Wednesday, April 03, 2019

Warehouse Wednesday: Wessex Flour Mill

I found this photo in an old packet of prints. At a guess it is around 15 years old as it's from a camping trip in my VW, and I've not been anywhere in that for over 10 years (still for sale!).

Wessex Flour Mill is still a working mill - I could give you some history, but it's much better on their own website. 

It's an odd looking, and slightly posh building. Those arches over the top of the square windows are a decorative feature I've not seen before.. The whole lot looks a bit spruced up to satisfy the good citizens of Wantage to me, but then we are a long way from dark satanic mills, so perhaps it's always been pretty?

I like that ugly pipe sticking out of the top though. 


James Finister said...

Sadly over the last 35 years, I've watched a very similar mill not a million miles from there go from renewed prosperity to bankruptcy. The main causes were the lack of investment in new machinery that had the same flexibility as that installed in the sixties, and the disappearance of the type of baker who was their main customer.

Christopher said...

Aha, it is not often I see somewhere I recognise locally! (I live a brisk 20 minute walk away.) I've always known it as Clark's Mill, and appropriately it is located at the foot of Mill Street in Wantage and built over Letcombe Brook.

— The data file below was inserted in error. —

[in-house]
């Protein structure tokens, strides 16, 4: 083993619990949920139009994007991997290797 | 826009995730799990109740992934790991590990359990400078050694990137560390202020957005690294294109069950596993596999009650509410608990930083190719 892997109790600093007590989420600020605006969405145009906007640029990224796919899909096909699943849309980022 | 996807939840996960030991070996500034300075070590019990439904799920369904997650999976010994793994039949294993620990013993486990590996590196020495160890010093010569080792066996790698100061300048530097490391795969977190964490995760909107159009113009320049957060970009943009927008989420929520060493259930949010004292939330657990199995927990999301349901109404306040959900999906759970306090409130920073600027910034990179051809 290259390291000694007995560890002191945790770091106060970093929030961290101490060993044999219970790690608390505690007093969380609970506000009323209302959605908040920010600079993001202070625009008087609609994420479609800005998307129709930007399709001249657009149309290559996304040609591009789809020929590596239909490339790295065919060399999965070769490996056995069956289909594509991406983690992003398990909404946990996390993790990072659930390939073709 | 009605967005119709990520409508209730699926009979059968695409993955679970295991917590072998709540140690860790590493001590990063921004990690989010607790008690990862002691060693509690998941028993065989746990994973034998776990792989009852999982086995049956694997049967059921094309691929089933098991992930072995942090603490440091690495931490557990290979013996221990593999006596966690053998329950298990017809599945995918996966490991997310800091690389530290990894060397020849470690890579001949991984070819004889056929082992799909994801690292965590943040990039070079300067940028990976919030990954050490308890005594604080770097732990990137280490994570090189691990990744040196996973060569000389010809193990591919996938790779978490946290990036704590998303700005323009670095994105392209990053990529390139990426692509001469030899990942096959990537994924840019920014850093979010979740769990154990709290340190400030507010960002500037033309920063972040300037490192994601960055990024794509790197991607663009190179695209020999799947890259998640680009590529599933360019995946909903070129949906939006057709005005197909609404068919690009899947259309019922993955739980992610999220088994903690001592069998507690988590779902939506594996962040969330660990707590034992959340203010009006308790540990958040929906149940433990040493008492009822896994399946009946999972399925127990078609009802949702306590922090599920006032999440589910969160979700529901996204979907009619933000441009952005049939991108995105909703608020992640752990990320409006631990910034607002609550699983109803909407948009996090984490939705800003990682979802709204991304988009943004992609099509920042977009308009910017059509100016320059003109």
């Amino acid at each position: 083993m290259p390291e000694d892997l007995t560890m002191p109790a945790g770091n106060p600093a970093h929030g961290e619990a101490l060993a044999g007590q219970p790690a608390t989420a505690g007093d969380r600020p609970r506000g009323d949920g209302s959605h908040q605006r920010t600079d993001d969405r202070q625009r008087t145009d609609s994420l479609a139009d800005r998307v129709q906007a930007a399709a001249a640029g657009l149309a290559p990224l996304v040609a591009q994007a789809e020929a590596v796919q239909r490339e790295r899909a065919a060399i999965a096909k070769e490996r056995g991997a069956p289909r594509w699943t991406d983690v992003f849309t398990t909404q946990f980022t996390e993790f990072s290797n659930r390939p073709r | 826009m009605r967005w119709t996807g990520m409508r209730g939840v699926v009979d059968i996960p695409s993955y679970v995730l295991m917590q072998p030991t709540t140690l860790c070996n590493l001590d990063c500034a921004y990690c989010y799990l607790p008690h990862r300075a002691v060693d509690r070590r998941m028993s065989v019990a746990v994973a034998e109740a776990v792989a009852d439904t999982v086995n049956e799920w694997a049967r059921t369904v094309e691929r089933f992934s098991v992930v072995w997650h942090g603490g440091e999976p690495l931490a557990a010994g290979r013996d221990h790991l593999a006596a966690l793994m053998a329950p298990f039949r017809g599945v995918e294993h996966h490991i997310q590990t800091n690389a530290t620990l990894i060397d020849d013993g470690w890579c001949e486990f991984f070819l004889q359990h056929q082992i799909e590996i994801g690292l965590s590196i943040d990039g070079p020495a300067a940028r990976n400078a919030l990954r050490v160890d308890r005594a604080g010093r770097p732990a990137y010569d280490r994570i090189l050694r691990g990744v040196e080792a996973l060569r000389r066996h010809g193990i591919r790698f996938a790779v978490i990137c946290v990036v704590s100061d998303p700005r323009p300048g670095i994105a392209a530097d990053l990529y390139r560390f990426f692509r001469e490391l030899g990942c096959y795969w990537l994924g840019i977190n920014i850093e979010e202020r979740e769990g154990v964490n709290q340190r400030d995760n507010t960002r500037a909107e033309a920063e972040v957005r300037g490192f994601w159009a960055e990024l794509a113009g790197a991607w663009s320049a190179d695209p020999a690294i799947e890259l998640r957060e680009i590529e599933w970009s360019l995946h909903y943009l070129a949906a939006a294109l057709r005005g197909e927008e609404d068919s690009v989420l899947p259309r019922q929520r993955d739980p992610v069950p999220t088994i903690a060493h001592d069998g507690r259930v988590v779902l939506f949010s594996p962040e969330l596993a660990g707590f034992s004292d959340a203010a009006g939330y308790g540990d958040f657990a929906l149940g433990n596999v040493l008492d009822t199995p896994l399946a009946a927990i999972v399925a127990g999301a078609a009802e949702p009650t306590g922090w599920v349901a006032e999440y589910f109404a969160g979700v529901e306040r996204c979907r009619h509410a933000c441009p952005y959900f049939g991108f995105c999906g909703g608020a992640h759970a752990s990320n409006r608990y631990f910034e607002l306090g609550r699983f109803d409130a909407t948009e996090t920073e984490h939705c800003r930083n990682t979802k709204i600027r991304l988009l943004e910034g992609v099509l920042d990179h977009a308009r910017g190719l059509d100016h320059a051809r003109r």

If I've got my bearings correct, you would have been standing on what was the entrance to the old canal basin and wharf -- now mostly redeveloped as flats and houses. To your right and slightly behind you was the Sack House, part of the wharf complex and fortunately now restored. In the days of the Wantage Tramway, most goods traffic was handled at the Lower Wharf, which was built just to the east of the canal basin. (The photo is looking mostly south.) Sadly, very little now remains of the Wantage Tramway: the original passenger train shed, which survived for decades as lock-up garages and should have been preserved as a bit of local history, was apparently demolished and burnt by developers when the Sainbury's site was built...

Christopher Payne said...

This mill, at the time “Clark’s Mill”, was in its original form (before rebuilding after the fire of 1945) a significant source of traffic for the Wantage Tramway in the form of flour for biscuits (Huntley and Palmer in Reading, Serpells in Tilehurst) and pie pastry (Harris in Calne). The mill was only a short distance across Mill Street from the Lower Yard of the Tramway. Previously in this vicinity had been a wharf of a branch of the Wilts and Berks Canal. When the Tramway built the Lower Yard in 1905 there was a proposal to extend a siding across Mill Street into the mill. However, this was not pursued and flour was regularly carried the short distance to the Tramway’s yard by horse and cart (later motor lorries). For full details see Nicholas de Courtais: The Wantage Tramway. Wild Swan, 2017, ISBN 978-1-912038-71-8, pp. 51-53, 80, photograph on pp. 56-57, and plan on p. 94.

Christopher Payne

Mark Collier said...

This structure proves the old adage that 'there's a prototype for everything' in model railways! All those manufacturers and modellers of low relief buildings take note. There's a real one in Wantage!